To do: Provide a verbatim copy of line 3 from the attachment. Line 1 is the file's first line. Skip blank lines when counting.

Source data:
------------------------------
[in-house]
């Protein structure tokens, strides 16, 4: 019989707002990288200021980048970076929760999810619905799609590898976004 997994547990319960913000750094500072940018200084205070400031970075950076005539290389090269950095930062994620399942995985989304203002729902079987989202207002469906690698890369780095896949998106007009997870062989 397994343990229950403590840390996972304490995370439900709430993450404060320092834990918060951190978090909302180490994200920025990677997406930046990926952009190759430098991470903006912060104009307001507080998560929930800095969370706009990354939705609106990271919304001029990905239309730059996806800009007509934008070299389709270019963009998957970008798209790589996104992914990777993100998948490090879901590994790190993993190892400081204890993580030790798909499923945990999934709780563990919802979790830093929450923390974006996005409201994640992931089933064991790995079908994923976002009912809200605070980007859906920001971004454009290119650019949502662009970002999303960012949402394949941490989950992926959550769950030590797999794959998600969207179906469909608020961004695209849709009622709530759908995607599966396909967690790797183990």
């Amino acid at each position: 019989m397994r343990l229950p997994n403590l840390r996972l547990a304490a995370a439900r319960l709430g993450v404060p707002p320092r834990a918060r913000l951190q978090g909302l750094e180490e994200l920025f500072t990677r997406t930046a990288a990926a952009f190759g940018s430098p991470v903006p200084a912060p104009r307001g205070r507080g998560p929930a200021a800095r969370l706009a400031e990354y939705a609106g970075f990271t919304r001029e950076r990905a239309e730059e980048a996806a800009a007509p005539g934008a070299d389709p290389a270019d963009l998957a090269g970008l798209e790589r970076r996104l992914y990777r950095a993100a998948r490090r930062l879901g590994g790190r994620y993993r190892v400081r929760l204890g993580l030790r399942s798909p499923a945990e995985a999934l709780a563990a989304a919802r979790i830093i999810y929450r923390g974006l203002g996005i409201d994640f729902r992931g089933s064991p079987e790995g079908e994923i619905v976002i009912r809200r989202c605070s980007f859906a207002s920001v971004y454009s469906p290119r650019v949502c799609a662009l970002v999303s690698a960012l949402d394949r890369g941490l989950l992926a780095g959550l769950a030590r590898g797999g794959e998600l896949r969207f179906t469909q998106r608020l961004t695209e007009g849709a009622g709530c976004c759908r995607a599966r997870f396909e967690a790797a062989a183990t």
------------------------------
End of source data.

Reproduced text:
């Amino acid at each position: 019989m397994r343990l229950p997994n403590l840390r996972l547990a304490a995370a439900r319960l709430g993450v404060p707002p320092r834990a918060r913000l951190q978090g909302l750094e180490e994200l920025f500072t990677r997406t930046a990288a990926a952009f190759g940018s430098p991470v903006p200084a912060p104009r307001g205070r507080g998560p929930a200021a800095r969370l706009a400031e990354y939705a609106g970075f990271t919304r001029e950076r990905a239309e730059e980048a996806a800009a007509p005539g934008a070299d389709p290389a270019d963009l998957a090269g970008l798209e790589r970076r996104l992914y990777r950095a993100a998948r490090r930062l879901g590994g790190r994620y993993r190892v400081r929760l204890g993580l030790r399942s798909p499923a945990e995985a999934l709780a563990a989304a919802r979790i830093i999810y929450r923390g974006l203002g996005i409201d994640f729902r992931g089933s064991p079987e790995g079908e994923i619905v976002i009912r809200r989202c605070s980007f859906a207002s920001v971004y454009s469906p290119r650019v949502c799609a662009l970002v999303s690698a960012l949402d394949r890369g941490l989950l992926a780095g959550l769950a030590r590898g797999g794959e998600l896949r969207f179906t469909q998106r608020l961004t695209e007009g849709a009622g709530c976004c759908r995607a599966r997870f396909e967690a790797a062989a183990t």